Recent focus on the neonatal intestinal microbiome has advanced our knowledge of the complex interplay between the intestinal barrier, the developing immune system, and commensal and pathogenic organisms. Despite the parallel role of the infant skin in serving as both a barrier and an interface for priming the immune system, large gaps exist in our understanding of the infantile cutaneous microbiome. The skin microbiome changes and matures throughout infancy, becoming more diverse and developing the site specificity known to exist in adults. Delivery method initially determines the composition of the cutaneous microbiome, though this impact appears transient. Cutaneous microbes play a critical role in immune system development, particularly during the neonatal period, and microbes and immune cells have closely intertwined, reciprocal effects. The unique structure of newborn skin influences cutaneous microbial colonization and the development of dermatologic pathology. The development of the infantile skin barrier and cutaneous microbiome contributes to future skin pathology. Atopic dermatitis flares and seborrheic dermatitis have been linked to dysbiosis, while erythema toxicum neonatorum is an immune response to the establishment of normal bacterial skin flora. Physicians who care for infants should be aware of the impact of the infantile skin microbiome and its role in the development of pathology. A better understanding of the origin and evolution of the skin microbiome will lead to more effective prevention and treatment of pediatric skin disease.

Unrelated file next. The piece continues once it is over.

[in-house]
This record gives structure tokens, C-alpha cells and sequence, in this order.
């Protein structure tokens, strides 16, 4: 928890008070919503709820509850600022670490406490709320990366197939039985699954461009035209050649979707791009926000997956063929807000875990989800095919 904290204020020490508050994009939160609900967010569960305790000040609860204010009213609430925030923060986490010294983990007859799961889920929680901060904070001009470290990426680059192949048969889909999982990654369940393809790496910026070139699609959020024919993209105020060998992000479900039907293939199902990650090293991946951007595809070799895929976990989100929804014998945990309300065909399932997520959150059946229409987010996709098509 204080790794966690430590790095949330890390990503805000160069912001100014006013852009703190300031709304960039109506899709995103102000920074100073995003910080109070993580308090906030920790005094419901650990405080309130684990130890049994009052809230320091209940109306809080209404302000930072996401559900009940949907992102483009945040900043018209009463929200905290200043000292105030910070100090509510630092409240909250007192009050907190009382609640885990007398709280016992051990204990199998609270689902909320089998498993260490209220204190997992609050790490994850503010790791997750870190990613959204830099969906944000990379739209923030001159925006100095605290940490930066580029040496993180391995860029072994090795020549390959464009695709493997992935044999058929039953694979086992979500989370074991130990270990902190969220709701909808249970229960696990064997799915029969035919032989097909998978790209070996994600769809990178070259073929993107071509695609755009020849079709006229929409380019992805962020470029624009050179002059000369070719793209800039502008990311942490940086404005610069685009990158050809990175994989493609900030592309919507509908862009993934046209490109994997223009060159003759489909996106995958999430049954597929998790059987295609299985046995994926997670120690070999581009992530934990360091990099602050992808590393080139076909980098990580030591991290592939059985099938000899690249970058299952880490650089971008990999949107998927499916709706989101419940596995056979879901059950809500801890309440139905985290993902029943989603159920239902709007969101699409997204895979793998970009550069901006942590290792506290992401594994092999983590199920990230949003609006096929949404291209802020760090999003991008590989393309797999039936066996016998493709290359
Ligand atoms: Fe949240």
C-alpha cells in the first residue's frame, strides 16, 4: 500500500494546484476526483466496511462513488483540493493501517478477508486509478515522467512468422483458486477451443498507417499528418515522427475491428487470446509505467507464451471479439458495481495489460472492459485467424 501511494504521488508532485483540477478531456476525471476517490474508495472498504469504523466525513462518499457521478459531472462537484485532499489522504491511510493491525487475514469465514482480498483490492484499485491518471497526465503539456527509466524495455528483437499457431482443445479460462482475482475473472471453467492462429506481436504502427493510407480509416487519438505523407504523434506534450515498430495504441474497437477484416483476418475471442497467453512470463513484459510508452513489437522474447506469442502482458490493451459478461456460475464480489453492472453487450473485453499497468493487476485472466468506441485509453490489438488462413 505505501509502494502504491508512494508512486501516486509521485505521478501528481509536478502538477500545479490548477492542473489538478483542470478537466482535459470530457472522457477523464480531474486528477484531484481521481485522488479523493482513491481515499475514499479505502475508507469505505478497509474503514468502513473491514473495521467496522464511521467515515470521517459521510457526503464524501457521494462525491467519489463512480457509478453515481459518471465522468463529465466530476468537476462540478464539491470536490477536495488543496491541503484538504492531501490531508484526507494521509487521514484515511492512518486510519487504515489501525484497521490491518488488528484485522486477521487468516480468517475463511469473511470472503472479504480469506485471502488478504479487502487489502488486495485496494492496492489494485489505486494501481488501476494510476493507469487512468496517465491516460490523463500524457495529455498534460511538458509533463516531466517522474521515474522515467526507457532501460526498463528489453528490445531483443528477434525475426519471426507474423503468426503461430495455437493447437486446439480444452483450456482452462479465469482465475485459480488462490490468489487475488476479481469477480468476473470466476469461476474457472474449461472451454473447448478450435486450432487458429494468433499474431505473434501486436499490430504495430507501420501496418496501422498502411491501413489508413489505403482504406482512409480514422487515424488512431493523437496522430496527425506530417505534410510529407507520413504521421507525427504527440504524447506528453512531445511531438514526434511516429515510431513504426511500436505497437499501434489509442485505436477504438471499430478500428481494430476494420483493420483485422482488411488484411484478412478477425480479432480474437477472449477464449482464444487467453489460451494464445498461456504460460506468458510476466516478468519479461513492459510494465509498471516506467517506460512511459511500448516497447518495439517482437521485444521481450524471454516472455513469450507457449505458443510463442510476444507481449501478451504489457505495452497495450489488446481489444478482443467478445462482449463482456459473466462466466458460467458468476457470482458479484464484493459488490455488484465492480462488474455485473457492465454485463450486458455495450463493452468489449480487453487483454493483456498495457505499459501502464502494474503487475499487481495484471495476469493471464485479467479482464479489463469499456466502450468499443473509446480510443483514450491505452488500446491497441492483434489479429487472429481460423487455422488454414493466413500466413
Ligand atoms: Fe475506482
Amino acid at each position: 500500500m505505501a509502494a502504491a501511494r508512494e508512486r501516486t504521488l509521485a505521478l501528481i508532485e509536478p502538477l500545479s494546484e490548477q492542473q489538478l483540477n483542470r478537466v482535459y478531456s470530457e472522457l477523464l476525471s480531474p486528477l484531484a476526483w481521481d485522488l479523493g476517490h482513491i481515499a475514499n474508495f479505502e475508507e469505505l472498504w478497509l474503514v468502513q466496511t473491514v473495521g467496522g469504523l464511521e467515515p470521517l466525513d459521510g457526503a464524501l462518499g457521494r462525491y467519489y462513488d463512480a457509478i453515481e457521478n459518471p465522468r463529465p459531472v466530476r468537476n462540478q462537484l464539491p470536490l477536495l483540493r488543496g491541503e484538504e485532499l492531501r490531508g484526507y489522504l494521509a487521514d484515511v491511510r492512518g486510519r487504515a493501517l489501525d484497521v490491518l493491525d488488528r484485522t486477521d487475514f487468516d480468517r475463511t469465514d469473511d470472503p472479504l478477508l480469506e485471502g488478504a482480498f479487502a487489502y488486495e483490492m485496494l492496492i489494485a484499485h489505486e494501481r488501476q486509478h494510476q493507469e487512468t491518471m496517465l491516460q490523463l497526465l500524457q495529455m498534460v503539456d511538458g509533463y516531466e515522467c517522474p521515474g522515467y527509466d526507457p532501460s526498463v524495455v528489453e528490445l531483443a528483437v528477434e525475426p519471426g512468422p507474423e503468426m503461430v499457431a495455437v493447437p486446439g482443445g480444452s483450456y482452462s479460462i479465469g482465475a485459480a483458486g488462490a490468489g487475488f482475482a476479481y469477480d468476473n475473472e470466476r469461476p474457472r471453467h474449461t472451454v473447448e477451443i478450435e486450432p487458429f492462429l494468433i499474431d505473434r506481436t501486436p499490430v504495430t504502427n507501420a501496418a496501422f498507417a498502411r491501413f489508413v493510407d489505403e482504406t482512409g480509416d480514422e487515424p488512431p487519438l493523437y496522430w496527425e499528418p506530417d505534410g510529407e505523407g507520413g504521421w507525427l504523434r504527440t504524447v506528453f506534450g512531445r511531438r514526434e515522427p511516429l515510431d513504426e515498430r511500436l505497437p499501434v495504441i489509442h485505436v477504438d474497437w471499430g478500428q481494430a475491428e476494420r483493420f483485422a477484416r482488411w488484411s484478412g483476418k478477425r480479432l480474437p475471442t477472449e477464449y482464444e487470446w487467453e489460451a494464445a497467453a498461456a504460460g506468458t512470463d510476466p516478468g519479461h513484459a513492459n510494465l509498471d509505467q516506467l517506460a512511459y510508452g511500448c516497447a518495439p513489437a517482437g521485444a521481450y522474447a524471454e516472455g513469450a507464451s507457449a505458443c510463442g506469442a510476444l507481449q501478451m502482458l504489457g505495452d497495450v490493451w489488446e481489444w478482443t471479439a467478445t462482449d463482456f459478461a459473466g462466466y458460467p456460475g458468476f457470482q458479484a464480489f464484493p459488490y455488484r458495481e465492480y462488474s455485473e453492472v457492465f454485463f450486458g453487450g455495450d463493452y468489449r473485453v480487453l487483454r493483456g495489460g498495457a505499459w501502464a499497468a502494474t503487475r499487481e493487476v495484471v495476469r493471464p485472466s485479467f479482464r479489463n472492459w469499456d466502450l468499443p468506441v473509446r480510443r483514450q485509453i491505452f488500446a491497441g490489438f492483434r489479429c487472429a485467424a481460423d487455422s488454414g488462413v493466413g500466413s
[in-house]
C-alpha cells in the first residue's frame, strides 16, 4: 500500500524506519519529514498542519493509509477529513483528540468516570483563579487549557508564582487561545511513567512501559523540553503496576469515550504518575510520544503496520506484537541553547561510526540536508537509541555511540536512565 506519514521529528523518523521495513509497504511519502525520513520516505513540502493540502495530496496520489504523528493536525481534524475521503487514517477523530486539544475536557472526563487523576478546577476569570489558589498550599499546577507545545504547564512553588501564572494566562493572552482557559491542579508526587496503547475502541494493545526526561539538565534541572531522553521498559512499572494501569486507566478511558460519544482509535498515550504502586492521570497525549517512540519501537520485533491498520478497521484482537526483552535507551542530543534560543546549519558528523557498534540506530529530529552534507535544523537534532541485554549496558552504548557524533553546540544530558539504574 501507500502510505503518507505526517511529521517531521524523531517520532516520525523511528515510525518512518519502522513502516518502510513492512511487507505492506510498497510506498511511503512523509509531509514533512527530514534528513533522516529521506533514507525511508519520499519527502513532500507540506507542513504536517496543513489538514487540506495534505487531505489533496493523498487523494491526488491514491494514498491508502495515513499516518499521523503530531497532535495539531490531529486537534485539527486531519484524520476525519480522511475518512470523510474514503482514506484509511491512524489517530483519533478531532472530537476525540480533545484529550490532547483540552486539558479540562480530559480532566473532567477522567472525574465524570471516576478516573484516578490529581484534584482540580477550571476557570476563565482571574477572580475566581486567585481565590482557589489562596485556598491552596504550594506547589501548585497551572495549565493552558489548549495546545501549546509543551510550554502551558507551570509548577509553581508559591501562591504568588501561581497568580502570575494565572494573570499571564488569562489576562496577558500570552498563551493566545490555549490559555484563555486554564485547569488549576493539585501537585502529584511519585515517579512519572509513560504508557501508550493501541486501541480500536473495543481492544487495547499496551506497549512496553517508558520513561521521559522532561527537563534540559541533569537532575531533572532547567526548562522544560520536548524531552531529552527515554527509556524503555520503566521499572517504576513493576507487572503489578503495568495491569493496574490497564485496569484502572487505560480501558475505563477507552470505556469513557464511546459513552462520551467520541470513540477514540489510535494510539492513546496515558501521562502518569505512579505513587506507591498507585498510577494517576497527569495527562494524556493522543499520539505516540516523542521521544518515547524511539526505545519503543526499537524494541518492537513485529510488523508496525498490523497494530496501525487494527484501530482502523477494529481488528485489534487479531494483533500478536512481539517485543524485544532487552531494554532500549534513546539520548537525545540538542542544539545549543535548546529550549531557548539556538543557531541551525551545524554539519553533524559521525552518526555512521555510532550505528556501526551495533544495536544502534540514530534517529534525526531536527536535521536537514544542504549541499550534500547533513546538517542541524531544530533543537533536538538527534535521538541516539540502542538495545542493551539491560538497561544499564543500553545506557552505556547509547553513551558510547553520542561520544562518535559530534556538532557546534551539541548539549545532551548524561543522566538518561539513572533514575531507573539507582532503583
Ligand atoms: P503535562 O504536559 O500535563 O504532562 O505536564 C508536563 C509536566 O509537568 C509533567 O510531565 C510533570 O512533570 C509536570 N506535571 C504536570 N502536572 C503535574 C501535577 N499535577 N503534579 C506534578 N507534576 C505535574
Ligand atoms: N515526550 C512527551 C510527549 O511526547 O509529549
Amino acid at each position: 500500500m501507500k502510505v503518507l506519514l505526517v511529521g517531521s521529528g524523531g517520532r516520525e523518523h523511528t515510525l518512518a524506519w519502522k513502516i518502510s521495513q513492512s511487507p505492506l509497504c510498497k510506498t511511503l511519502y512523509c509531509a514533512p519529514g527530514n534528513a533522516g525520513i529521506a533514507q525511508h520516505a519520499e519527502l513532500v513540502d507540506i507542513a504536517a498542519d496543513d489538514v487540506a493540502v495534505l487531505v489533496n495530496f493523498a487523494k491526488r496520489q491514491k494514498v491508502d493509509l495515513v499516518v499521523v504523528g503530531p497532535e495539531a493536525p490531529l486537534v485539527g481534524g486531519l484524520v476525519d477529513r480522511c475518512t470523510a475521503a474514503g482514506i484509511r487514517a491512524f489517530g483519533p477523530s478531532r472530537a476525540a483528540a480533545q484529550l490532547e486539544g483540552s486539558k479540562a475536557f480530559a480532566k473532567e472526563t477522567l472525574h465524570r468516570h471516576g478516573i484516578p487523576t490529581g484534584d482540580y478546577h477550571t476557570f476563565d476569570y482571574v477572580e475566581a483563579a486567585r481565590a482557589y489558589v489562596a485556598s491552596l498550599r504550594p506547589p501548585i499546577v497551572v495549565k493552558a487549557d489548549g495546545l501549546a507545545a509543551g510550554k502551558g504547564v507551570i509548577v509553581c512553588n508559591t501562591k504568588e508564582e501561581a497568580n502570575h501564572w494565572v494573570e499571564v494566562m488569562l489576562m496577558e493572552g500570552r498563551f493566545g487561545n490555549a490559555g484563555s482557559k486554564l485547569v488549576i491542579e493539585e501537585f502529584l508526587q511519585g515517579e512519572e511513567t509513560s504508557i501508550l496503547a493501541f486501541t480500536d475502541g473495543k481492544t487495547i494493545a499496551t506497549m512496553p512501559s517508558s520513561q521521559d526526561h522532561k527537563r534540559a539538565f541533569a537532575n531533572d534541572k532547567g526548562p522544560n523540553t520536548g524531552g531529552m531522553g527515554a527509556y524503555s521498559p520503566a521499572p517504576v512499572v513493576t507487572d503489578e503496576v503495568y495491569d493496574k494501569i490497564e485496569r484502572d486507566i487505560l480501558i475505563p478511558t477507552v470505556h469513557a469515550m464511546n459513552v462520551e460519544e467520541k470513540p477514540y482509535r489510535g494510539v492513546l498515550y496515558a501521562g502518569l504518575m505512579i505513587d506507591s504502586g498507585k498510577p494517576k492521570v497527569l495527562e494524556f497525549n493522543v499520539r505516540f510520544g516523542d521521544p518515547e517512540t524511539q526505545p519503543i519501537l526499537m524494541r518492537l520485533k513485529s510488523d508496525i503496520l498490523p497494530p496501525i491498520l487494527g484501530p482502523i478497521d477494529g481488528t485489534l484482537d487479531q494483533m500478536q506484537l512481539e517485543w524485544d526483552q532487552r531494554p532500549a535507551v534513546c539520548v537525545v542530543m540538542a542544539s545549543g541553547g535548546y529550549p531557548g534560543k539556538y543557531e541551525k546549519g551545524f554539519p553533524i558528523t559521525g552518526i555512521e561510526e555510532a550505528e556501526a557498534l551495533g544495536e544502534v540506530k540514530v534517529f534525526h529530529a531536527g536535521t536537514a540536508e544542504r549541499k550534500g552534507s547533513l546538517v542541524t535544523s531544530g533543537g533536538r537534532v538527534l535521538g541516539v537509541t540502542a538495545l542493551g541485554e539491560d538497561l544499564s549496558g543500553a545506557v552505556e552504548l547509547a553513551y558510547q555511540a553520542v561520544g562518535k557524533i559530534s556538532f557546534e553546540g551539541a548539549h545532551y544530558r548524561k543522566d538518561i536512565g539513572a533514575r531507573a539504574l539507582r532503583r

Keywords: atopic dermatitis; erythema toxicum neonatorum; infant; microbiome; neonatal cutaneous microbiome; seborrheic dermatitis; skin.
© 2019 Wiley Periodicals, Inc.